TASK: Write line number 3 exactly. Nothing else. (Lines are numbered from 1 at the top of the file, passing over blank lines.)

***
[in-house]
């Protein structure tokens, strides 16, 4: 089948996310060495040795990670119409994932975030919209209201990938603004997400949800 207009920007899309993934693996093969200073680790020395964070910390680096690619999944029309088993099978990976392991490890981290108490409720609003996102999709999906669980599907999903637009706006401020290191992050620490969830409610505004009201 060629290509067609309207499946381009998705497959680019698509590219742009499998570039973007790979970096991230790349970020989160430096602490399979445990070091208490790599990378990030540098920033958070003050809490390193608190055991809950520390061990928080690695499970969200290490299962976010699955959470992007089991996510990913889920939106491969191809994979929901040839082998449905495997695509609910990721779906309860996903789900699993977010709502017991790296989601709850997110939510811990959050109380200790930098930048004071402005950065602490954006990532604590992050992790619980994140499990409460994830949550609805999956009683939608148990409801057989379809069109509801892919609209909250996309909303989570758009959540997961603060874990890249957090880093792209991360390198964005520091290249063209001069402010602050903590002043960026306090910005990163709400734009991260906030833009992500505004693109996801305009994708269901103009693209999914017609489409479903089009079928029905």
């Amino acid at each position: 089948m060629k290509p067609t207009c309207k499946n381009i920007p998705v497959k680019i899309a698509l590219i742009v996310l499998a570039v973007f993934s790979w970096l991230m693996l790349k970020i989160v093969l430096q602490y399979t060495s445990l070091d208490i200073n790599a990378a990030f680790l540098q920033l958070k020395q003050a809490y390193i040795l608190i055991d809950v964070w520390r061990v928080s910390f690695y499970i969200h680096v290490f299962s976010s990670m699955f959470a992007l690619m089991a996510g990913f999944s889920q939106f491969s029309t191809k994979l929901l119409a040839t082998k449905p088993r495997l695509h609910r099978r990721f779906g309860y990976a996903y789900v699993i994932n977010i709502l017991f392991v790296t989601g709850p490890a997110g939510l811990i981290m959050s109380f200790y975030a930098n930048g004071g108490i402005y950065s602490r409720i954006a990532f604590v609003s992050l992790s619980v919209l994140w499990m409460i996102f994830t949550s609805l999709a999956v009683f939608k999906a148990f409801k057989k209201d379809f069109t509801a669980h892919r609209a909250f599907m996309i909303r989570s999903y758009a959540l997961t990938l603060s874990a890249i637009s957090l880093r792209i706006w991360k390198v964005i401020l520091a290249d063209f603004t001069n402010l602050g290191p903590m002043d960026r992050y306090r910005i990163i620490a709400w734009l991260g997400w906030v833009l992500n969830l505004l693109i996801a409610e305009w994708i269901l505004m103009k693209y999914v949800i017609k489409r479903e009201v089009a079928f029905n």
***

């Amino acid at each position: 089948m060629k290509p067609t207009c309207k499946n381009i920007p998705v497959k680019i899309a698509l590219i742009v996310l499998a570039v973007f993934s790979w970096l991230m693996l790349k970020i989160v093969l430096q602490y399979t060495s445990l070091d208490i200073n790599a990378a990030f680790l540098q920033l958070k020395q003050a809490y390193i040795l608190i055991d809950v964070w520390r061990v928080s910390f690695y499970i969200h680096v290490f299962s976010s990670m699955f959470a992007l690619m089991a996510g990913f999944s889920q939106f491969s029309t191809k994979l929901l119409a040839t082998k449905p088993r495997l695509h609910r099978r990721f779906g309860y990976a996903y789900v699993i994932n977010i709502l017991f392991v790296t989601g709850p490890a997110g939510l811990i981290m959050s109380f200790y975030a930098n930048g004071g108490i402005y950065s602490r409720i954006a990532f604590v609003s992050l992790s619980v919209l994140w499990m409460i996102f994830t949550s609805l999709a999956v009683f939608k999906a148990f409801k057989k209201d379809f069109t509801a669980h892919r609209a909250f599907m996309i909303r989570s999903y758009a959540l997961t990938l603060s874990a890249i637009s957090l880093r792209i706006w991360k390198v964005i401020l520091a290249d063209f603004t001069n402010l602050g290191p903590m002043d960026r992050y306090r910005i990163i620490a709400w734009l991260g997400w906030v833009l992500n969830l505004l693109i996801a409610e305009w994708i269901l505004m103009k693209y999914v949800i017609k489409r479903e009201v089009a079928f029905n």